AOL, Inc. (NYSE:AOL) emerged from its merger with Time Warner (NYSE:TWX) in 2009 and- perhaps surprisingly for a company best known for its leadership position in dial-up service in the 1990s and its made-for-case-studies relationship with Time Warner- has risen 44% since that time with the stock price more than doubling this year. This has been due to two consecutive quarters of good earnings and the company’s sale and licensing of a large portfolio of patents to Microsoft (NASDAQ:MSFT) in June for about $1 billion (for purposes of comparison, AOL’s market capitalization currently stands at just over $3 billion). The proceeds from this patent sale are being returned to shareholders through a series of repurchases.
However, AOL’s business is in fact struggling. The company’s second quarter 10-Q reported a decline in revenue compared to the second quarter of 2011, and the same relationship holds for the first half of the year. While advertising revenue is up, subscription revenue is down; it seems likely that the subscription business will continue to decline as dial-up service becomes less competitive. These days, consumers can get faster Internet access on a phone than through PC dialup service. While the company has seen some progress in cost cutting compared to last year, to even tread water going forward AOL, Inc. will have to rely on continued growth in advertising revenue from its content sites. These properties include, for example, the Huffington Post family of sites and Mapquest. The overwhelming majority of AOL’s business continues to come from the United States. AOL Inc. (NYSE:AOL) trades at 27 times forward earnings, likely because investors are excited by the size of AOL’s share buybacks compared to the market capitalization- as noted, the company faces an uphill battle to actually growing its business. The stock trades at book value, which would be expected as such a large share of its assets are cash post-deal.
According to 13F filings for the first quarter of 2012, the largest hedge fund holder of the stock- and, assuming it held onto its shares, the biggest winner from AOL’s rise- was Jeffrey Smith’s Starboard Value with 4.9 million shares. Starboard concentrates on the technology sector and reported AOL as the largest holding in its portfolio. The fund initiated this position in the fourth quarter of 2011 (see other favorite stocks from Starboard Value). Bain Capital’s Brookside Capital initiated a 2.4 million share position in the first three months of 2012 (learn about other stocks owned by Brookside Capital). D.E. Shaw and Renaissance Technologies both had positions at the beginning of the year and added to them in the first quarter, with D.E. Shaw finishing the term with 4.1 million shares and Renaissance Technologies reporting ownership of 1.4 million.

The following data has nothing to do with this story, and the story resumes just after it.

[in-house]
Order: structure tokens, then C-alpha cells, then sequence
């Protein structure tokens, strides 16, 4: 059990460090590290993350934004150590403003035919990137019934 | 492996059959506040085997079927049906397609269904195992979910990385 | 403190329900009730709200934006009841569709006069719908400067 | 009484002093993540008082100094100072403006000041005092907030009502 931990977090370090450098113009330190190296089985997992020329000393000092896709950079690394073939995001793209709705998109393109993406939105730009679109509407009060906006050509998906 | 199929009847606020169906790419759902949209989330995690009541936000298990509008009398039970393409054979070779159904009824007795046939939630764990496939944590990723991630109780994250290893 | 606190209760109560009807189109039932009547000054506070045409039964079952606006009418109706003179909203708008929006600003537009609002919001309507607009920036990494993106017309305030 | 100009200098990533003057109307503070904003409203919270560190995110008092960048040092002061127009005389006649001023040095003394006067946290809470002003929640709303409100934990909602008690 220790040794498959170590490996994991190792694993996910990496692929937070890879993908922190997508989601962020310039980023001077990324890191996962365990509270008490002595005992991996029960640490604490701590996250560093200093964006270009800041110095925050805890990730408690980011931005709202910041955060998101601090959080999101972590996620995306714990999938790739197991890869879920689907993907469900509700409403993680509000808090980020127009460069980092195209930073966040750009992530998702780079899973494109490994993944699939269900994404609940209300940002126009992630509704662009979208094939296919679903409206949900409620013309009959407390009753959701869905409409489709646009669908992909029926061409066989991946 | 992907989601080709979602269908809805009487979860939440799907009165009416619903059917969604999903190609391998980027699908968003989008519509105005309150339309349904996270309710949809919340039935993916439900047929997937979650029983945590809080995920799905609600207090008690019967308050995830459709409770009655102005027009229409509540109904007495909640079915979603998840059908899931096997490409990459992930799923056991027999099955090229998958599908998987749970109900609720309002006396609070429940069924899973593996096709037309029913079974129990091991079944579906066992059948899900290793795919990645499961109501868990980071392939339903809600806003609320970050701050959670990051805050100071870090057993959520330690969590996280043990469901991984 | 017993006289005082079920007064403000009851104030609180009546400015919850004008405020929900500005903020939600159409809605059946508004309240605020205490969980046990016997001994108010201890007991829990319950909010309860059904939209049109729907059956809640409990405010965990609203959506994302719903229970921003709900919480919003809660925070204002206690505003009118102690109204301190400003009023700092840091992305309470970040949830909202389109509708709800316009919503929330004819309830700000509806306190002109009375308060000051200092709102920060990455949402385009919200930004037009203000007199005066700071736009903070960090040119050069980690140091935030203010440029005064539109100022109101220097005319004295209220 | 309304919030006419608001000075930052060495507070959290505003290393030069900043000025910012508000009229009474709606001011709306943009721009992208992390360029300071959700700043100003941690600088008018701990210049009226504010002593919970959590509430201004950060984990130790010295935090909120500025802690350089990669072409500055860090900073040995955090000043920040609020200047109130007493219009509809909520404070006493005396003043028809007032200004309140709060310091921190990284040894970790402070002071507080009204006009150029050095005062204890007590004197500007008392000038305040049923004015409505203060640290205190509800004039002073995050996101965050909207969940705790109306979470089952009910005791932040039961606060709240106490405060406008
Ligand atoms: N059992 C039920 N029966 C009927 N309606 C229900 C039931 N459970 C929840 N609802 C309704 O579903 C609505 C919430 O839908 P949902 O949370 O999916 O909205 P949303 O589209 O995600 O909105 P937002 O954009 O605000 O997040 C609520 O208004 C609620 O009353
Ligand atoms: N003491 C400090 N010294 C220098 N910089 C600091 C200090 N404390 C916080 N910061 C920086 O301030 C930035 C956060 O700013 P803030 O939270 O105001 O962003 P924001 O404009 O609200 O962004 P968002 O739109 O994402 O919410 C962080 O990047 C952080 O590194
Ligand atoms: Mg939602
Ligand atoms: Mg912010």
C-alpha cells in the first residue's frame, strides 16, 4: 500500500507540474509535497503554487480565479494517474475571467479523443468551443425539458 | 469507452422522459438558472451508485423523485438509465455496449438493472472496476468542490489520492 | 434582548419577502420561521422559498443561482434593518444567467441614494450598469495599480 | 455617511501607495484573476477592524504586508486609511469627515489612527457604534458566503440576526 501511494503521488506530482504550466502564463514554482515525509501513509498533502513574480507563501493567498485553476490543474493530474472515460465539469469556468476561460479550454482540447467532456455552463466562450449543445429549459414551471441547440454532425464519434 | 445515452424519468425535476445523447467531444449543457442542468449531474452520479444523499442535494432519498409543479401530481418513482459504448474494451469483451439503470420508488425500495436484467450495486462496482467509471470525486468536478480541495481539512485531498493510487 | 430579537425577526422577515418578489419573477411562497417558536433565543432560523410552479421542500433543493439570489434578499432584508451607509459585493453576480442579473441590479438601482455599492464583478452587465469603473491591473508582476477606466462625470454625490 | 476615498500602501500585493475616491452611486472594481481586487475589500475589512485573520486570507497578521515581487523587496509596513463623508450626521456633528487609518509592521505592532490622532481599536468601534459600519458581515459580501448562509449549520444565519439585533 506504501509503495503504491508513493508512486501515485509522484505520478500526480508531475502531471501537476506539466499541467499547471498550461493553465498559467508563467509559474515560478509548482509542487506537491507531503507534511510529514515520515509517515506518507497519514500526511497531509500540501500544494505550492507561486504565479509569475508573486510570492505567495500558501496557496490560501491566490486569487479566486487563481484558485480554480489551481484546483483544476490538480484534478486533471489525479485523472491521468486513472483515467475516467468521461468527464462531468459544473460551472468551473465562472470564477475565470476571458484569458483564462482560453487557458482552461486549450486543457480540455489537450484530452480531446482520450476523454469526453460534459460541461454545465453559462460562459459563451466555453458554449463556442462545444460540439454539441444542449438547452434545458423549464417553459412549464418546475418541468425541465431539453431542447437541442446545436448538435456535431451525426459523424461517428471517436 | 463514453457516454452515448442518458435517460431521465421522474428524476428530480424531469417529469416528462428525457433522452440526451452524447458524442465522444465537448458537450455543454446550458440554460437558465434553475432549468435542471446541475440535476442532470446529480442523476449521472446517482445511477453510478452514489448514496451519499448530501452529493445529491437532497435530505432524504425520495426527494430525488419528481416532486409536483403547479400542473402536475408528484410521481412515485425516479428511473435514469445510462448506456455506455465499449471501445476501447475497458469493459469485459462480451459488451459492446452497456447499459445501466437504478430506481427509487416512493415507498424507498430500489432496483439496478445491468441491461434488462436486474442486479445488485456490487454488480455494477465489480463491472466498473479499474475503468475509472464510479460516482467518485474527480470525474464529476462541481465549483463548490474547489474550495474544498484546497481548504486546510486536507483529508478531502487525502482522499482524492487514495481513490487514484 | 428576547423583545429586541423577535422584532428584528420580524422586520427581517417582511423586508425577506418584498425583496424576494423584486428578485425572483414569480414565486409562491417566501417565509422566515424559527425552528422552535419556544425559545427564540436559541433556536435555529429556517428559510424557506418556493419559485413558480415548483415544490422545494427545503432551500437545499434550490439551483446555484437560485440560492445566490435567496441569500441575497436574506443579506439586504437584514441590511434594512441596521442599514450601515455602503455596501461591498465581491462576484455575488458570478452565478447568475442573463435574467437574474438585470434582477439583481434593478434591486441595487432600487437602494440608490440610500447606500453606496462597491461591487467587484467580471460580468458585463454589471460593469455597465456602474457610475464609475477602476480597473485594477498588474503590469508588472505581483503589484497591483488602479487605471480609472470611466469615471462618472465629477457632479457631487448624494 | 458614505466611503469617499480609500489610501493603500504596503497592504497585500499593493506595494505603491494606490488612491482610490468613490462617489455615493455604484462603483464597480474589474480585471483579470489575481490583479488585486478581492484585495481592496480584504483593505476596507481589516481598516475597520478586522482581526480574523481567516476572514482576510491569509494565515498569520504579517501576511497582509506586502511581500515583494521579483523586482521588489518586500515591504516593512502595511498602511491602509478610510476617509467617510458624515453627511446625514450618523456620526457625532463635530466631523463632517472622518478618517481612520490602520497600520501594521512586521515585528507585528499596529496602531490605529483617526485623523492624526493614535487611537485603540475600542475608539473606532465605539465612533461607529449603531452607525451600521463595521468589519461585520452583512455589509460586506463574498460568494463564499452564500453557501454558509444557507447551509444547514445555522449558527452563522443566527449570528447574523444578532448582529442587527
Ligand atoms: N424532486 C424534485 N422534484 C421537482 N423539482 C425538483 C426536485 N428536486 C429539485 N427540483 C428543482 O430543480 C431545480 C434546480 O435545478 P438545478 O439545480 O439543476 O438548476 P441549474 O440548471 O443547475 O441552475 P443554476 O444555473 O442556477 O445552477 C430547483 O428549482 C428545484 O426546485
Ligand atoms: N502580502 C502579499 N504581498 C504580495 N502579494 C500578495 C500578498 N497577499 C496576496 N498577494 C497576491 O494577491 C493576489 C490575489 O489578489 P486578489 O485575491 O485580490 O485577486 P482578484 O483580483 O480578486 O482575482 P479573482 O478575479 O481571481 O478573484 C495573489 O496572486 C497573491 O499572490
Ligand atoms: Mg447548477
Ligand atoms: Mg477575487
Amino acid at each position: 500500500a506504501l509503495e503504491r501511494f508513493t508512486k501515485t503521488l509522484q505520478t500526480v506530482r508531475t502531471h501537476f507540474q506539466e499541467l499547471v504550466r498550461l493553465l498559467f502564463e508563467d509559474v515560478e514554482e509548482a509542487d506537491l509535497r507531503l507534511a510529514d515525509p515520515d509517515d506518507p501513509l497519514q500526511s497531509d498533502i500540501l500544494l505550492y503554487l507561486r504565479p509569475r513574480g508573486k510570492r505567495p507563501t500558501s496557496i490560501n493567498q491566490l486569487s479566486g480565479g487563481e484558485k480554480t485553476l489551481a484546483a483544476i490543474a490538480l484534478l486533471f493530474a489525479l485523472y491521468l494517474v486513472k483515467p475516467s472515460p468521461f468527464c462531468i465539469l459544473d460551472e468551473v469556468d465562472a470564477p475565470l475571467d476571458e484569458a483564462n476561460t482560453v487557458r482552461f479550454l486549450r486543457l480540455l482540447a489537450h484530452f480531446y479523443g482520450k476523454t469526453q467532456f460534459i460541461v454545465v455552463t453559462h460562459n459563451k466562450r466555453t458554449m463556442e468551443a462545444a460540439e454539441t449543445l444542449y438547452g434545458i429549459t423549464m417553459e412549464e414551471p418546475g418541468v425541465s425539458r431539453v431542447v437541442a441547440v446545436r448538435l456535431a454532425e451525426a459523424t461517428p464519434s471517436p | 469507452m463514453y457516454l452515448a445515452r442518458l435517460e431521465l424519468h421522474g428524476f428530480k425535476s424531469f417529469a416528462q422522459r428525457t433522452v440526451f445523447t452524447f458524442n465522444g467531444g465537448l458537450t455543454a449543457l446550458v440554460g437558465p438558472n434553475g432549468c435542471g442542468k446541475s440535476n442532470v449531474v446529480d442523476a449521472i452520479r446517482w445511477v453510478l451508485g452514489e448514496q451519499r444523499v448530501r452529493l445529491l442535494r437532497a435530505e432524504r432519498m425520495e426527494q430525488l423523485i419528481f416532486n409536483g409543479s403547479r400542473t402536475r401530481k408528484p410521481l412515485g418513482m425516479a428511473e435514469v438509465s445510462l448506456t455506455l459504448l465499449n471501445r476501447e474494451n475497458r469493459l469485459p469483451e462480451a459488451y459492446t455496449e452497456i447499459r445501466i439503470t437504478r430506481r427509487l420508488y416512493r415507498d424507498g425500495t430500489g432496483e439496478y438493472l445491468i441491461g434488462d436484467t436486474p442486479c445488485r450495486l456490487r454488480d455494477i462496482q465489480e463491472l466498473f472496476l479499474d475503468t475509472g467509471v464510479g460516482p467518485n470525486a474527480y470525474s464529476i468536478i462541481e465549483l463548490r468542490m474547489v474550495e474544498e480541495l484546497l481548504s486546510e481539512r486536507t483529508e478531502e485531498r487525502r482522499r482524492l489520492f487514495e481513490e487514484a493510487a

Yahoo (NASDAQ:YHOO), whose new CEO Marissa Mayer is likely still planning how to turn around the business, is AOL’s closest peer as an Internet portal. Yahoo trades at only 14 times forward earnings estimates, though it does not have the power of large buybacks pushing up its stock price. We looked at Yahoo shortly after Mayer was announced as the new CEO. The company’s stock has not done as well as AOL’s recently but is still up about 35% over the last year. Microsoft, mentioned earlier as the acquirer and licenser of AOL’s patents, has a forward P/E of about 9 though some of this may be driven by a bump in expected earnings as the software giant releases new versions of Windows and Office. Finally, Google (NASDAQ:GOOG), the leader in search and many other Internet services, trades at 13 times forward estimates of its earnings. We think that AOL Inc. (NYSE:AOL)’s stock price may well continue its rise in the near future on the strength of its buybacks, but is not a good long-term investment. The advertising business unit may be desirable, but we think that Yahoo or other content providers offer a similar potential upside in that vertical at a better value and without the shrinking subscription business.